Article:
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Publication numberUS4265861 A
Publication typeGrant
Application numberUS 06/010,566
Publication dateMay 5, 1981
Filing dateFeb 9, 1979
Priority dateFeb 9, 1979
Also published asCA1139955A1, DE3003837A1
Publication number010566, 06010566, US 4265861 A, US 4265861A, US-A-4265861, US4265861 A, US4265861A
InventorsJames G. Cleary, Gregory E. Zymboly
Original AssigneeWyoming Mineral Corporation
Export CitationBiBTeX, EndNote, RefMan
External Links: USPTO, USPTO Assignment, Espacenet
Method of reducing radioactive waste and of recovering uranium from it
US 4265861 A
A method is described for reducing the volume of radioactive waste produced during the solution mining of uranium and for recovering uranium from it. The recovery leach, which contains uranium in solution and is supersaturated with calcium carbonate, is treated with bicarbonate and made basic which precipitates calcium carbonate and some of the uranium. The precipitated calcium carbonate is dissolved with acid and the uranium in the solution is removed by extraction or precipitation. The remaining solution is contacted with sulfate ions and barium or strontium ions to precipitate BaSO4.RaSO4 or SrSO4.RaSO4, the principal radioactive constituent in the solid waste product.
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We claim:
1. In a process for recovering uranium from a recovery leach supersaturated with calcium carbonate, an improved method of recovering uranium from said recovery leach and of reducing radioactive waste containing radium, comprising
(1) precipitating calcium carbonate from said recovery leach;
(2) separating said precipitated calcium carbonate from said recovery leach;
(3) dissolving said precipitated calcium carbonate with acid to form a solution of radium, uranium, and calcium carbonate;
(4) removing said uranium from said solution;
(5) precipitating MSO4. RaSO4 from said solution by adding SO4 = and M++ ions, where M is Ba or Sr; and
(6) separating said precipitated MSO4. RaSO4 from said solution.
2. A method according to claim 1 wherein said calcium carbonate is precipitated by adding bicarbonate ions and an oxidant.
3. A method according to claim 2 wherein said oxidant is hydrogen peroxide and said bicarbonate ions are obtained by adding ammonium bicarbonate.
4. A method according to claim 1 wherein said precipitated calcium carbonate is separated from said recovery leach by settling in a settling pond.
5. A process according to claim 1 wherein said acid is hydrochloric acid.
6. A process according to claim 1 wherein said uranium is removed by extraction with an organic solvent containing an extractant.
7. A process according to claim 6 wherein said organic solvent is kerosene.
8. A process according to claim 6 or 7 wherein said extractant is a mixture of diethylhexyl phosphoric acid and trioctyl phosphene oxide.
9. A process according to claim 1 wherein said uranium is removed by precipitation with a peroxide.
10. A process according to claim 9 wherein said peroxide is hydrogen peroxide.
11. A process according to claim 9 or 10 wherein the pH during precipitation is about 3 to about 5.5.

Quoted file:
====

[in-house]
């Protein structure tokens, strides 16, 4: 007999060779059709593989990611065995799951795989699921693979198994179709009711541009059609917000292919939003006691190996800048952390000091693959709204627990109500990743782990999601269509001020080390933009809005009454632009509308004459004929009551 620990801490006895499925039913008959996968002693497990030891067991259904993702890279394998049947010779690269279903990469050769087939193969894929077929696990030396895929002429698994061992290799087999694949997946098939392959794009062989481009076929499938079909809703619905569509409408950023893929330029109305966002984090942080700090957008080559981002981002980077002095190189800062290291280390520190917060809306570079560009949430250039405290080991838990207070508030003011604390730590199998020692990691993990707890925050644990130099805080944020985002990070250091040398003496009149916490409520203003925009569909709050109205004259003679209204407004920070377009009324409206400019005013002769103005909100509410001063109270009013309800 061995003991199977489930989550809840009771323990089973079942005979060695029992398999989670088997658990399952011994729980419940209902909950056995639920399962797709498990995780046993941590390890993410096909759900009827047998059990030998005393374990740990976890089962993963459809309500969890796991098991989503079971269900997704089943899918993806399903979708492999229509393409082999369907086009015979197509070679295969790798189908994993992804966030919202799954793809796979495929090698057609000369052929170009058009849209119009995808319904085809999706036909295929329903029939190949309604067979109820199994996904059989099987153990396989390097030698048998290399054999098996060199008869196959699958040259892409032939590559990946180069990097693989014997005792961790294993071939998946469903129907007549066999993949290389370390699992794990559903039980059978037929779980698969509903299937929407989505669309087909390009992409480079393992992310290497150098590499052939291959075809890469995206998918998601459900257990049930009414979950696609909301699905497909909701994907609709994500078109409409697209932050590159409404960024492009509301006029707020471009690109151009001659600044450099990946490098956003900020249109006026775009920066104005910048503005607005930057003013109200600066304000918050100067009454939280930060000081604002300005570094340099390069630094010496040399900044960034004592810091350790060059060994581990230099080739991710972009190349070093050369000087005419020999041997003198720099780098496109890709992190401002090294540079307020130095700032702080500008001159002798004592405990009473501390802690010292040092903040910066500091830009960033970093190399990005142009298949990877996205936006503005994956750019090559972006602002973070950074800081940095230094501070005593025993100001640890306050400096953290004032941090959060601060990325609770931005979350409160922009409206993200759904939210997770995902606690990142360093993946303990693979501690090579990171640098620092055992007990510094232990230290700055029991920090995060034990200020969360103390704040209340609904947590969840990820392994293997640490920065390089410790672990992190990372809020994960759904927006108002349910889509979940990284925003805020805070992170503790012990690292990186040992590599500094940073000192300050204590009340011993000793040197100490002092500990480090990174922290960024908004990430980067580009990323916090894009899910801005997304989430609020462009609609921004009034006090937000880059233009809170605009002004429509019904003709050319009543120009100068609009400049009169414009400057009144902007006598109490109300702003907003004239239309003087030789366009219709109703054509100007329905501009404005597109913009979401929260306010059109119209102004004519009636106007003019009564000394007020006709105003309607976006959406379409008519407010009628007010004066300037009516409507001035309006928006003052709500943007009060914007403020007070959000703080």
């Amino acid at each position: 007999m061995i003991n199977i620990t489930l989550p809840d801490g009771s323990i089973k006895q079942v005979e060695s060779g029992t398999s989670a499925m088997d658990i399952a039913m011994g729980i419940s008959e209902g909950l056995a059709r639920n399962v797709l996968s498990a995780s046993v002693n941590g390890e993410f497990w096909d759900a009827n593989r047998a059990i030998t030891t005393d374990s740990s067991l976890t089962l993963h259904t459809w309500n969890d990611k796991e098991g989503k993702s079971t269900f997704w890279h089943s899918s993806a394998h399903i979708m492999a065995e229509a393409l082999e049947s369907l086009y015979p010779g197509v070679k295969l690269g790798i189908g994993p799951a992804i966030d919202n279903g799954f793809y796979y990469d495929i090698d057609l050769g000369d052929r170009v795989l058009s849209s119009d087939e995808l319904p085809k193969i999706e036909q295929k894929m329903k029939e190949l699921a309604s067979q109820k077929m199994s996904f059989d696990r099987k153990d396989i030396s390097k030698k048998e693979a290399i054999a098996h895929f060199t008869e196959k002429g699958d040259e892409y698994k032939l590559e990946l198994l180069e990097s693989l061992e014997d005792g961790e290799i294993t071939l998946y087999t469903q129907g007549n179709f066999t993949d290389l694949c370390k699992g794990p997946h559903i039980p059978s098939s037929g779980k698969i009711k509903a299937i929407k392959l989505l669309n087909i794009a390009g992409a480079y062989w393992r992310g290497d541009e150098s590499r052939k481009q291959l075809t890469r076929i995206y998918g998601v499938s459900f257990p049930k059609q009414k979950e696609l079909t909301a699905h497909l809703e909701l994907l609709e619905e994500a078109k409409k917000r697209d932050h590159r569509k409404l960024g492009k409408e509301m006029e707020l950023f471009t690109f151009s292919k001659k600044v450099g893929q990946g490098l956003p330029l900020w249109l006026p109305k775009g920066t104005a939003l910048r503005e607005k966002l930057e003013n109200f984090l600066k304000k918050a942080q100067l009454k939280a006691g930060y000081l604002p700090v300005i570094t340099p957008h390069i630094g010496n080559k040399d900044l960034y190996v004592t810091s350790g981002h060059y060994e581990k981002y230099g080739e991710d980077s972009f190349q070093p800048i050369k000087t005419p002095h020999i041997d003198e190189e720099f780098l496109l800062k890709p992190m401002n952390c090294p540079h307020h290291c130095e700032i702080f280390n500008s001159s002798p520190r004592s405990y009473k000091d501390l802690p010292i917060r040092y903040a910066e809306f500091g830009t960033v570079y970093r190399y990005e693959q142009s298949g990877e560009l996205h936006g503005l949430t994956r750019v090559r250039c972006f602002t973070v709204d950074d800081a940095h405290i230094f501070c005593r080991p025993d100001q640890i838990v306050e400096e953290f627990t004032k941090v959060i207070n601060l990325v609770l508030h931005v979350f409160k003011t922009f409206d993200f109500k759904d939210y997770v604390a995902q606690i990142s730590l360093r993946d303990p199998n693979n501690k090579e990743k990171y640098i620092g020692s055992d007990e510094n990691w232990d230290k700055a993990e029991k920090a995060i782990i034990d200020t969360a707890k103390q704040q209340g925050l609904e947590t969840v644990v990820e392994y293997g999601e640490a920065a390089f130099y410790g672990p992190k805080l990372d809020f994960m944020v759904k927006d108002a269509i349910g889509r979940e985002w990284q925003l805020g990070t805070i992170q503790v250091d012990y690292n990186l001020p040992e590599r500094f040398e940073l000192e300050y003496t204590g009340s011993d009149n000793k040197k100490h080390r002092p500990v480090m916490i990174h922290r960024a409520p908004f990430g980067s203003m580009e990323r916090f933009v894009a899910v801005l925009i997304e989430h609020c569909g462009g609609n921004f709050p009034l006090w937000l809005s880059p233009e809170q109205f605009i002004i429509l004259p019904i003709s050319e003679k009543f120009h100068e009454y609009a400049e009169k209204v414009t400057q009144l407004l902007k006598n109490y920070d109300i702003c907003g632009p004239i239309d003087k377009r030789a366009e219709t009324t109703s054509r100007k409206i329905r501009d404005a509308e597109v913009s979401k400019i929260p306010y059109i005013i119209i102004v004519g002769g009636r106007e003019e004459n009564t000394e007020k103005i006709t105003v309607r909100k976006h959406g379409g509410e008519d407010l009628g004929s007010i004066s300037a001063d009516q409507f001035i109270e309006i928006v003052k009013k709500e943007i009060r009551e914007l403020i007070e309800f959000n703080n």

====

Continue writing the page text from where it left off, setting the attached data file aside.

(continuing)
12. A process according to claim 1 wherein M is barium.

In uranium solution mining processes stripping solutions are injected underground where they solubilize uranium. The recovery solutions are pumped to the surface and are processed to remove the uranium. These recovery solutions, however, are frequently supersaturated with dissolved calcite (calcium carbonate). The calcium carbonate must be precipitated before the solution can be processed, otherwise the calcium carbonate precipitates throughout the processing equipment, rendering it inoperable.

When the calcium carbonate precipitates some of the uranium in solution precipitates with it, causing a loss of uranium and creating a radioactive waste disposal problem. Moreover, radium, a daughter product of uranium, is also dissolved in the stripping solution and is also precipitated with the uranium, further increasing the radioactivity of the precipitate.

While some processes are being used to recover the uranium from the calcium carbonate precipitate, they still leave large quantities of solid waste contaminated with radioactive radium. Disposal of radioactive waste is very expensive. The waste must be placed in steel drums, transported to a disposal site, and stored in a guarded area. Reduction in the quantity of solid wastes is therefore very desirable as it reduces the danger of environmental contamination and the cost of storage.


"The Extractive Metallurgy of Uranium", by R. C. Merritt discloses (pages 247 to 248) the precipitation of uranium using hydrogen peroxide, and (pages 304 to 306) the precipitation of radium sulfate with barium sulfate.


We have discovered a process which substantially reduces the quantity of radioactive waste produced by the solution mining of uranium. In addition, our process recovers most of the uranium which precipitates with the calcium carbonate.


In the solution mining of uranium a stripping solution is prepared which is pumped into the underground uranium deposit through a number of injection wells. The stripping solution commonly consists of an aqueous solution of an oxidant and a bicarbonate. The oxidant is usually hydrogen peroxide because it is less expensive, but potassium permanganate, sodium hypochlorite, or other suitable oxidant could also be used. The bicarbonate ion is usually obtained by adding ammonium bicarbonate but sodium bicarbonate or soluble carbonates could also be used.